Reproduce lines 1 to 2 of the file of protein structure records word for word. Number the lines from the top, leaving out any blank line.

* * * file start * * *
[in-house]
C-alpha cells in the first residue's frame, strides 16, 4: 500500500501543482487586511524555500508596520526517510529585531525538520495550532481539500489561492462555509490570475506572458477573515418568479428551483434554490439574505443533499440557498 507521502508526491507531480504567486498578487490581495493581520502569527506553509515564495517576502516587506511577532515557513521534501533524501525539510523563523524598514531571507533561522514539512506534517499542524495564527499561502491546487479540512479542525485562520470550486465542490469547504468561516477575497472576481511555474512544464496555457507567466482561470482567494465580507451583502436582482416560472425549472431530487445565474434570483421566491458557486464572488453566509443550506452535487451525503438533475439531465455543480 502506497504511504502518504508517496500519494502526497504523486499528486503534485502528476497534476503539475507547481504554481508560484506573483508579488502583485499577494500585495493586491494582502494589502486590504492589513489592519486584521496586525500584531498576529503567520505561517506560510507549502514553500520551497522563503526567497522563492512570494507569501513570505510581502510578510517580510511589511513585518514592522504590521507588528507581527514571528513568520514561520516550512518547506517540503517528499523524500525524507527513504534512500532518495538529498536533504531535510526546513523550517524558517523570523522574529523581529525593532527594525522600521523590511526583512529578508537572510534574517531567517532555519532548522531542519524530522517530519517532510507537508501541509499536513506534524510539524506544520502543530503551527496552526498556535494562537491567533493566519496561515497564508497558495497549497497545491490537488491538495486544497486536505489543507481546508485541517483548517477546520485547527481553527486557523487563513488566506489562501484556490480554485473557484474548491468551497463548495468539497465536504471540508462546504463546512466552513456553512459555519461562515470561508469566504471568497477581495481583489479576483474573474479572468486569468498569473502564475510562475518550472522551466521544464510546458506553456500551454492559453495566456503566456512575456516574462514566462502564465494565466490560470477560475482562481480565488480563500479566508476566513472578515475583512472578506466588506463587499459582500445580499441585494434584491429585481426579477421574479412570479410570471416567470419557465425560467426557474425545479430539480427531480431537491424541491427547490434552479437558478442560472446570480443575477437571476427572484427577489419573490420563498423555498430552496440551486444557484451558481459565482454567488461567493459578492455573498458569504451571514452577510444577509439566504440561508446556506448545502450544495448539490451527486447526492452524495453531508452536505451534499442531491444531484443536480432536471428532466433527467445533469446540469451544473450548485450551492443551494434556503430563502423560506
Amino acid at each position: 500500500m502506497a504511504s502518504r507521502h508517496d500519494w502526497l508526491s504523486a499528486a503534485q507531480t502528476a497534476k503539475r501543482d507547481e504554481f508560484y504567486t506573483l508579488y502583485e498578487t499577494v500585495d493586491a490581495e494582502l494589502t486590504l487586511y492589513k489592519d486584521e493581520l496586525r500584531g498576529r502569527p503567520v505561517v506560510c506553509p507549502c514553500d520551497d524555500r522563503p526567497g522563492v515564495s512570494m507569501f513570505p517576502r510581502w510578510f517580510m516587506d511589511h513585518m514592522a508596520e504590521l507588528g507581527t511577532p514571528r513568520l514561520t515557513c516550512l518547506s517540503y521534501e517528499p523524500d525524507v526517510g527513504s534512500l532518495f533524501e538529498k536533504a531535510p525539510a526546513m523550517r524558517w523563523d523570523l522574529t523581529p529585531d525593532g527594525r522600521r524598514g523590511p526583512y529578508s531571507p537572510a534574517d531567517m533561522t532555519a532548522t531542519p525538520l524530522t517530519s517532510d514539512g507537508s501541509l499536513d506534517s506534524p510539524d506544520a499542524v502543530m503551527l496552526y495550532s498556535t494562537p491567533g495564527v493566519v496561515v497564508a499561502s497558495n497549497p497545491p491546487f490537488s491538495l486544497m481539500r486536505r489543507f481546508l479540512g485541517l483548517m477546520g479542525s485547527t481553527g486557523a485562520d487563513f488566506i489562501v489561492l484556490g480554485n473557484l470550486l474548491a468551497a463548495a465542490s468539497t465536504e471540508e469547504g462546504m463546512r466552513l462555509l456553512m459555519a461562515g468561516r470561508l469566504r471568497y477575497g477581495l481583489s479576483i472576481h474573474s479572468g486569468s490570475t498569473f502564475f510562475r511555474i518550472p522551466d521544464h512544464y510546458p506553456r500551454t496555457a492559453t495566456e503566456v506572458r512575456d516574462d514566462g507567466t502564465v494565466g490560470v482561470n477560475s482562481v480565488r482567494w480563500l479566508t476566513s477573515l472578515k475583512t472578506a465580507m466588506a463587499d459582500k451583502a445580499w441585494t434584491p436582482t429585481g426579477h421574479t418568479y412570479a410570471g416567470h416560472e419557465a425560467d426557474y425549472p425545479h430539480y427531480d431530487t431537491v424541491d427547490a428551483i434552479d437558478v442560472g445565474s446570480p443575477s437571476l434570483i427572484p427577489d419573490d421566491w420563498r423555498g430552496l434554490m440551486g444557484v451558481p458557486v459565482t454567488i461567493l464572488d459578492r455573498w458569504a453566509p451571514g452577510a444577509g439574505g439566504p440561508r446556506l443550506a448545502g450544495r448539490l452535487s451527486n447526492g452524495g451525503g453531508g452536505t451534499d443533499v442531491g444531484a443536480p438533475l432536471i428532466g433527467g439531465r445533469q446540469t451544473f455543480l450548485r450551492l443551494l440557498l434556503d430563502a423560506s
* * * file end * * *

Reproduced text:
[in-house]
C-alpha cells in the first residue's frame, strides 16, 4: 500500500501543482487586511524555500508596520526517510529585531525538520495550532481539500489561492462555509490570475506572458477573515418568479428551483434554490439574505443533499440557498 507521502508526491507531480504567486498578487490581495493581520502569527506553509515564495517576502516587506511577532515557513521534501533524501525539510523563523524598514531571507533561522514539512506534517499542524495564527499561502491546487479540512479542525485562520470550486465542490469547504468561516477575497472576481511555474512544464496555457507567466482561470482567494465580507451583502436582482416560472425549472431530487445565474434570483421566491458557486464572488453566509443550506452535487451525503438533475439531465455543480 502506497504511504502518504508517496500519494502526497504523486499528486503534485502528476497534476503539475507547481504554481508560484506573483508579488502583485499577494500585495493586491494582502494589502486590504492589513489592519486584521496586525500584531498576529503567520505561517506560510507549502514553500520551497522563503526567497522563492512570494507569501513570505510581502510578510517580510511589511513585518514592522504590521507588528507581527514571528513568520514561520516550512518547506517540503517528499523524500525524507527513504534512500532518495538529498536533504531535510526546513523550517524558517523570523522574529523581529525593532527594525522600521523590511526583512529578508537572510534574517531567517532555519532548522531542519524530522517530519517532510507537508501541509499536513506534524510539524506544520502543530503551527496552526498556535494562537491567533493566519496561515497564508497558495497549497497545491490537488491538495486544497486536505489543507481546508485541517483548517477546520485547527481553527486557523487563513488566506489562501484556490480554485473557484474548491468551497463548495468539497465536504471540508462546504463546512466552513456553512459555519461562515470561508469566504471568497477581495481583489479576483474573474479572468486569468498569473502564475510562475518550472522551466521544464510546458506553456500551454492559453495566456503566456512575456516574462514566462502564465494565466490560470477560475482562481480565488480563500479566508476566513472578515475583512472578506466588506463587499459582500445580499441585494434584491429585481426579477421574479412570479410570471416567470419557465425560467426557474425545479430539480427531480431537491424541491427547490434552479437558478442560472446570480443575477437571476427572484427577489419573490420563498423555498430552496440551486444557484451558481459565482454567488461567493459578492455573498458569504451571514452577510444577509439566504440561508446556506448545502450544495448539490451527486447526492452524495453531508452536505451534499442531491444531484443536480432536471428532466433527467445533469446540469451544473450548485450551492443551494434556503430563502423560506